Remember how the stock market started Friday on a sharply lower note? And remember how the basis for that sharply lower open was trade concerns after the White House announced a 25% tariff on a list of Chinese goods worth about $50 billion? And remember how China said it was set to impose tariffs on an equivalent amount of U.S. goods?
Okay, good. Because you probably also remember that the S&P 500 finished Friday down just 0.1%, having rallied back from its early loss.
We point this out, because the futures market is presaging a decidedly lower open for the cash market this morning and the basis for that disposition reportedly is concern about the growing trade tension with China.
That's probably got a lot of people thinking that we'll see a similar buy-the-dip effort today.
They may be right. After all, this market has had a knack for starting on a weakish note and then recovering as the day progresses, steering clear after markets in Europe close of whatever headliner inhibitions it might have had previosuly.
Then again, maybe Friday -- a quarterly options expiration day -- was a head fake and today is the market's true self following a weekend of reflection on some clearly negative trade headlines.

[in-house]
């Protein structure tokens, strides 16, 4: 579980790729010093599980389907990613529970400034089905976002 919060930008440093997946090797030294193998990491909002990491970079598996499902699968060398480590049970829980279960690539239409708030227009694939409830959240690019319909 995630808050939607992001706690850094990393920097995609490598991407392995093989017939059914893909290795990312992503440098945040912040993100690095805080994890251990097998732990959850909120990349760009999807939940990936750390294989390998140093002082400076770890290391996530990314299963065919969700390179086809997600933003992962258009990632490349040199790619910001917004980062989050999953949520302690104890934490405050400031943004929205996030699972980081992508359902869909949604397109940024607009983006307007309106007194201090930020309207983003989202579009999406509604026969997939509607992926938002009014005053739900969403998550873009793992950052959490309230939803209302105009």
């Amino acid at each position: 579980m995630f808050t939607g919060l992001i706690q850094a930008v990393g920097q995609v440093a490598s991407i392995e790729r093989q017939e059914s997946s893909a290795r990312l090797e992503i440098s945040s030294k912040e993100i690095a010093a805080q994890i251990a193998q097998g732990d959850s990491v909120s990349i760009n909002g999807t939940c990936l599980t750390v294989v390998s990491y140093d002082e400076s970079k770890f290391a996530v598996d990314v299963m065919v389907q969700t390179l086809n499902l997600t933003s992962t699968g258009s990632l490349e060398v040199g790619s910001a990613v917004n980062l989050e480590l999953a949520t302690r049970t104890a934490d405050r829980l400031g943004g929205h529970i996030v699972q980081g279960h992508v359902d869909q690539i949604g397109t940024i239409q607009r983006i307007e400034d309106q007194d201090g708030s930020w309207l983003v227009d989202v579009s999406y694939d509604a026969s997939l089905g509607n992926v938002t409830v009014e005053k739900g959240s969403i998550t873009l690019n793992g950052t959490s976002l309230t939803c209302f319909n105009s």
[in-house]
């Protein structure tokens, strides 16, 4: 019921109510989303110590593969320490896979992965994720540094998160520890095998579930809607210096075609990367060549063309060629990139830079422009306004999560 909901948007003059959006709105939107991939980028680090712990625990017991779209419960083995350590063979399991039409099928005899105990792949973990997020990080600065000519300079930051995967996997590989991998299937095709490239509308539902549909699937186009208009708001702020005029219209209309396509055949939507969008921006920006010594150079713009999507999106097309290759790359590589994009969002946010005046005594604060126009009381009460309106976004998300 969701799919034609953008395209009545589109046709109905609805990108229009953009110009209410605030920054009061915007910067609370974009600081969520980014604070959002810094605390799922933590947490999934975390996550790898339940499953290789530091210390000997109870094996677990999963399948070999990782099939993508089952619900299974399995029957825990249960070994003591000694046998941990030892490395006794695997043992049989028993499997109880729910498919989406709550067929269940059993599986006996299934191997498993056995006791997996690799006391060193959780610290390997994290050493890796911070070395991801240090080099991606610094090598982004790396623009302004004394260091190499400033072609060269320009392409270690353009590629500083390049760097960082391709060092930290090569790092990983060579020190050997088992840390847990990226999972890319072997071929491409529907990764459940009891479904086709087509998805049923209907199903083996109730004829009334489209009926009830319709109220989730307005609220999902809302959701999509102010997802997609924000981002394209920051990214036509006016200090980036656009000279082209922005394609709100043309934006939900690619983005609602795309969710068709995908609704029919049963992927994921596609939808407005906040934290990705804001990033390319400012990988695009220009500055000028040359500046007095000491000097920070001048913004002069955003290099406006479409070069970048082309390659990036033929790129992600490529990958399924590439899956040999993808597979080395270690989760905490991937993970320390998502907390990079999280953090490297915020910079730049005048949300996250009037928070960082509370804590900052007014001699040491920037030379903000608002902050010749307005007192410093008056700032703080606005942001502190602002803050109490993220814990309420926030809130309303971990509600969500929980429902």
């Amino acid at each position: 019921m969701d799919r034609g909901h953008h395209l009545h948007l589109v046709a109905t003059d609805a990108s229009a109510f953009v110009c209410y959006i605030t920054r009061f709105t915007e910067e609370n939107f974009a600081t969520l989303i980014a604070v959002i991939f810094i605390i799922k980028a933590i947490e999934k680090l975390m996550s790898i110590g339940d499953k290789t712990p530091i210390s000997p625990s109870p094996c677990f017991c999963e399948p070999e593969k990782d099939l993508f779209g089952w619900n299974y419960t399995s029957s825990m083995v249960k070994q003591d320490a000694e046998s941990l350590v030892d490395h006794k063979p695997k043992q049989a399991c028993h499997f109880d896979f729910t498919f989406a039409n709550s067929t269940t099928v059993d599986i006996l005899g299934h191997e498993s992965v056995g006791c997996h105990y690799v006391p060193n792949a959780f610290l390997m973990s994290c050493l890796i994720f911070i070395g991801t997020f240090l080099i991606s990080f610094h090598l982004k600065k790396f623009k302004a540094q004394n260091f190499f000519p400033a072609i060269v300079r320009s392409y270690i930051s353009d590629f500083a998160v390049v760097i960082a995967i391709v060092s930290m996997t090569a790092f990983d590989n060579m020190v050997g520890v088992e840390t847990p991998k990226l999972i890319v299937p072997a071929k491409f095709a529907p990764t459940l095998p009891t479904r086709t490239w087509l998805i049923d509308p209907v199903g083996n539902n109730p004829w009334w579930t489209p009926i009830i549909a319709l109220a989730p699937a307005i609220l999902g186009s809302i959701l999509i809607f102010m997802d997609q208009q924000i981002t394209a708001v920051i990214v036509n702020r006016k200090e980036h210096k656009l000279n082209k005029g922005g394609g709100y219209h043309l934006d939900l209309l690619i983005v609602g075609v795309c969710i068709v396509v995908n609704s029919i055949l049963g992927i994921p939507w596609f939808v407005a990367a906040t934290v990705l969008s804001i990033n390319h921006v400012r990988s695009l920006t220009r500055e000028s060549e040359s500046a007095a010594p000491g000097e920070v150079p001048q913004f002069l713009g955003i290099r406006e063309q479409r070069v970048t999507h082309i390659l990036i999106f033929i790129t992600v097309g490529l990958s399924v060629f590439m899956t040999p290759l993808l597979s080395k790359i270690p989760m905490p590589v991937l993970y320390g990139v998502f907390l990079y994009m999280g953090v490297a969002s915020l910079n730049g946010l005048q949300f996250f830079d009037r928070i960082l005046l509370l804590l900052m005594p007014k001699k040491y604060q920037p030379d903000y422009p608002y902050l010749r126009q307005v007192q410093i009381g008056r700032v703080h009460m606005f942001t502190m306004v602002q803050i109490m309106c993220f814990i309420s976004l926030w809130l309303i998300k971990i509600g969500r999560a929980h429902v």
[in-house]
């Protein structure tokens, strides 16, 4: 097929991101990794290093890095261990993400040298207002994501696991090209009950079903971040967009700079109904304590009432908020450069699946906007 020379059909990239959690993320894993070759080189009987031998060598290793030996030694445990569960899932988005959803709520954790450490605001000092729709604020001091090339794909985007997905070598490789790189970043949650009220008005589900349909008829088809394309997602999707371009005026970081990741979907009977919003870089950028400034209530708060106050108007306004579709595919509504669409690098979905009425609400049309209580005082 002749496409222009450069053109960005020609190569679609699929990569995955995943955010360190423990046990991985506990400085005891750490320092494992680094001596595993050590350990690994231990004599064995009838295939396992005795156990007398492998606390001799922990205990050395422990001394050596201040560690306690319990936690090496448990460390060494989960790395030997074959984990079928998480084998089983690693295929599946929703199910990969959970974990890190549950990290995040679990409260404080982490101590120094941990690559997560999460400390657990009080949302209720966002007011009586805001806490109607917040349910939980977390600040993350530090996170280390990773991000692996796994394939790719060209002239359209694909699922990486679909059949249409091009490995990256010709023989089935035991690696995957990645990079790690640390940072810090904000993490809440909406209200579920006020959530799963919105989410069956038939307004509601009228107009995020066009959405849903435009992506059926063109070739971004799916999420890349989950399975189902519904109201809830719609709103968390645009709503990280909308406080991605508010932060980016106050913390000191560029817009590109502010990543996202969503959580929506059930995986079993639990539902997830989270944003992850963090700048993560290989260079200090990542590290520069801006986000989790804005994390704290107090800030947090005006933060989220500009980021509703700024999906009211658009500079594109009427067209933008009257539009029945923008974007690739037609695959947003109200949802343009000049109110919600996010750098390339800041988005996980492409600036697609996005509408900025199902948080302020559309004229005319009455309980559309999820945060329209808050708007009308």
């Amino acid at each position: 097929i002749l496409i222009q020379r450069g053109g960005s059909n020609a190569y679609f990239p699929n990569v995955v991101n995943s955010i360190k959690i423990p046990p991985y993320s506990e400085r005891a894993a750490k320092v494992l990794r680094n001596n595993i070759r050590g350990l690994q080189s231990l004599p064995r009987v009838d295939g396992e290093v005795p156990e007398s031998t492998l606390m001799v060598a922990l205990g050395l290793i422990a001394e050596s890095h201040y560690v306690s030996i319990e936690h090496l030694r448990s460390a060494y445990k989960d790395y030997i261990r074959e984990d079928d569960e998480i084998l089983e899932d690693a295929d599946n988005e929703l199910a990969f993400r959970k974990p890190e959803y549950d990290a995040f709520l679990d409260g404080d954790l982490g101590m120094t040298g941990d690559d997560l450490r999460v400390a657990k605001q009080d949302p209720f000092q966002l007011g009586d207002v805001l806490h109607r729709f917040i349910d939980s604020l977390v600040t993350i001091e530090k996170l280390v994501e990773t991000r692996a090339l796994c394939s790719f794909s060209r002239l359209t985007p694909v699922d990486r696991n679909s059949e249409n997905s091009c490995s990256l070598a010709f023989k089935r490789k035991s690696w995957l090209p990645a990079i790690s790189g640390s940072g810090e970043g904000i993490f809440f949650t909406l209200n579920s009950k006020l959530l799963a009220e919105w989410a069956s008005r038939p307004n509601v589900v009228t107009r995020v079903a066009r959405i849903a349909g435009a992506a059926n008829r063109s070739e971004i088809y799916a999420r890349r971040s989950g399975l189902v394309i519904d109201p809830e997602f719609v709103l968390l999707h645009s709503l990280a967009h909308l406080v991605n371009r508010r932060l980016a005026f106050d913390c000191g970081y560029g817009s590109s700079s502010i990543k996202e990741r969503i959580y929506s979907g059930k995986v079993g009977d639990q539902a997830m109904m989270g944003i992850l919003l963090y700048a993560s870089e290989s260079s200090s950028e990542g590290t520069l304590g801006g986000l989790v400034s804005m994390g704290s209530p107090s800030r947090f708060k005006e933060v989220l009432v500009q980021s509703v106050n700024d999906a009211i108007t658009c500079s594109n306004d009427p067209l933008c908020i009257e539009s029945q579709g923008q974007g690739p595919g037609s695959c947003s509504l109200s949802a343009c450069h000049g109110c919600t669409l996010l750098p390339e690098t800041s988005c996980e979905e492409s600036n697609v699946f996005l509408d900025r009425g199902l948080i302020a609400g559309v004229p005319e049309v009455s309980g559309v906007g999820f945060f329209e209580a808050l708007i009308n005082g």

We just don't know, so we'll have to play it safe and call it in exactly the manner the futures market is calling it right now, which is to say it will be a decidedly lower open for the cash market.
The S&P futures are down 17 points and are trading 0.6% below fair value. The Nasdaq 100 futures are down 51 points and the Dow Jones Industrial Average futures are down 202 points, leaving them both about 0.8% below fair value.
Strikingly, there hasn't been much of a dash to safety this morning in the Treasury market. Maturities across the curve are all down just one basis point in yield, which is a little defensive in nature, but not at all a run-for-the-hills move. The U.S. Dollar Index, meanwhile, is basically flat.
The action elsewhere, then, is making it look like stocks are having their own little pity party at the moment.
All of the other news has been background noise and has maintained a mostly stock-specific orientation.
Dow component Walt Disney (DIS) was downgraded to Sell from Hold at Pivotal Research Group; Google (GOOG) made a $550 million investment in JD.com (JD); Rent-A-Center (RCII) agreed to be acquired by Vintage Capital for $15.00 per share in cash; Japan reported stronger than expected export and import data for May; and, well, the reporting focus still remains on "trade concerns."
The lone economic release of note today is the NAHB Housing Market Index for June (Briefing.com consensus 70; Prior 70), which will be out at 10:00 a.m. ET. This report will impact the trading behavior of the homebuilding stocks.
For the time being, though, the trading behavior of the broader market will be on the petulant side of things as it stews reportedly about trade matters that didn't seem to matter much by day's end on Friday.